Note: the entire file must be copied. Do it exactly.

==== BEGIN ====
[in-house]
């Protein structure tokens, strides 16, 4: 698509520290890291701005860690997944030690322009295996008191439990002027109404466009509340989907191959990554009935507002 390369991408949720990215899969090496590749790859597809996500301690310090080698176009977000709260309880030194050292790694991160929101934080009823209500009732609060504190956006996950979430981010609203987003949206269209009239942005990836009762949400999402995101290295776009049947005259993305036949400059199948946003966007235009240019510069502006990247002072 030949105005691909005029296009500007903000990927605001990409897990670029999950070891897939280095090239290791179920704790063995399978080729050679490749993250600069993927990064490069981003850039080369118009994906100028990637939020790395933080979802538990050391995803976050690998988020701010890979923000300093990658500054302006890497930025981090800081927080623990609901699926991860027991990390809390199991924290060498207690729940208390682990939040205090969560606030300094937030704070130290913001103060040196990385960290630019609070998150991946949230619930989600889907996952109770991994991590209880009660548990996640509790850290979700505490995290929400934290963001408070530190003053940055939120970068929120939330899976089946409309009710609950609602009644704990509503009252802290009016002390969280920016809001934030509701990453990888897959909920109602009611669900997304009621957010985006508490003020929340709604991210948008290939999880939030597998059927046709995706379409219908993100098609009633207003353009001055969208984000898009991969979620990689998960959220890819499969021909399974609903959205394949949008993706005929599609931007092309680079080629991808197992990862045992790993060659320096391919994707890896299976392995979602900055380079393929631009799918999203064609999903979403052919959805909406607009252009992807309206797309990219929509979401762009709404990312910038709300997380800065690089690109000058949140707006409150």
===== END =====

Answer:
[in-house]
């Protein structure tokens, strides 16, 4: 698509520290890291701005860690997944030690322009295996008191439990002027109404466009509340989907191959990554009935507002 390369991408949720990215899969090496590749790859597809996500301690310090080698176009977000709260309880030194050292790694991160929101934080009823209500009732609060504190956006996950979430981010609203987003949206269209009239942005990836009762949400999402995101290295776009049947005259993305036949400059199948946003966007235009240019510069502006990247002072 030949105005691909005029296009500007903000990927605001990409897990670029999950070891897939280095090239290791179920704790063995399978080729050679490749993250600069993927990064490069981003850039080369118009994906100028990637939020790395933080979802538990050391995803976050690998988020701010890979923000300093990658500054302006890497930025981090800081927080623990609901699926991860027991990390809390199991924290060498207690729940208390682990939040205090969560606030300094937030704070130290913001103060040196990385960290630019609070998150991946949230619930989600889907996952109770991994991590209880009660548990996640509790850290979700505490995290929400934290963001408070530190003053940055939120970068929120939330899976089946409309009710609950609602009644704990509503009252802290009016002390969280920016809001934030509701990453990888897959909920109602009611669900997304009621957010985006508490003020929340709604991210948008290939999880939030597998059927046709995706379409219908993100098609009633207003353009001055969208984000898009991969979620990689998960959220890819499969021909399974609903959205394949949008993706005929599609931007092309680079080629991808197992990862045992790993060659320096391919994707890896299976392995979602900055380079393929631009799918999203064609999903979403052919959805909406607009252009992807309206797309990219929509979401762009709404990312910038709300997380800065690089690109000058949140707006409150």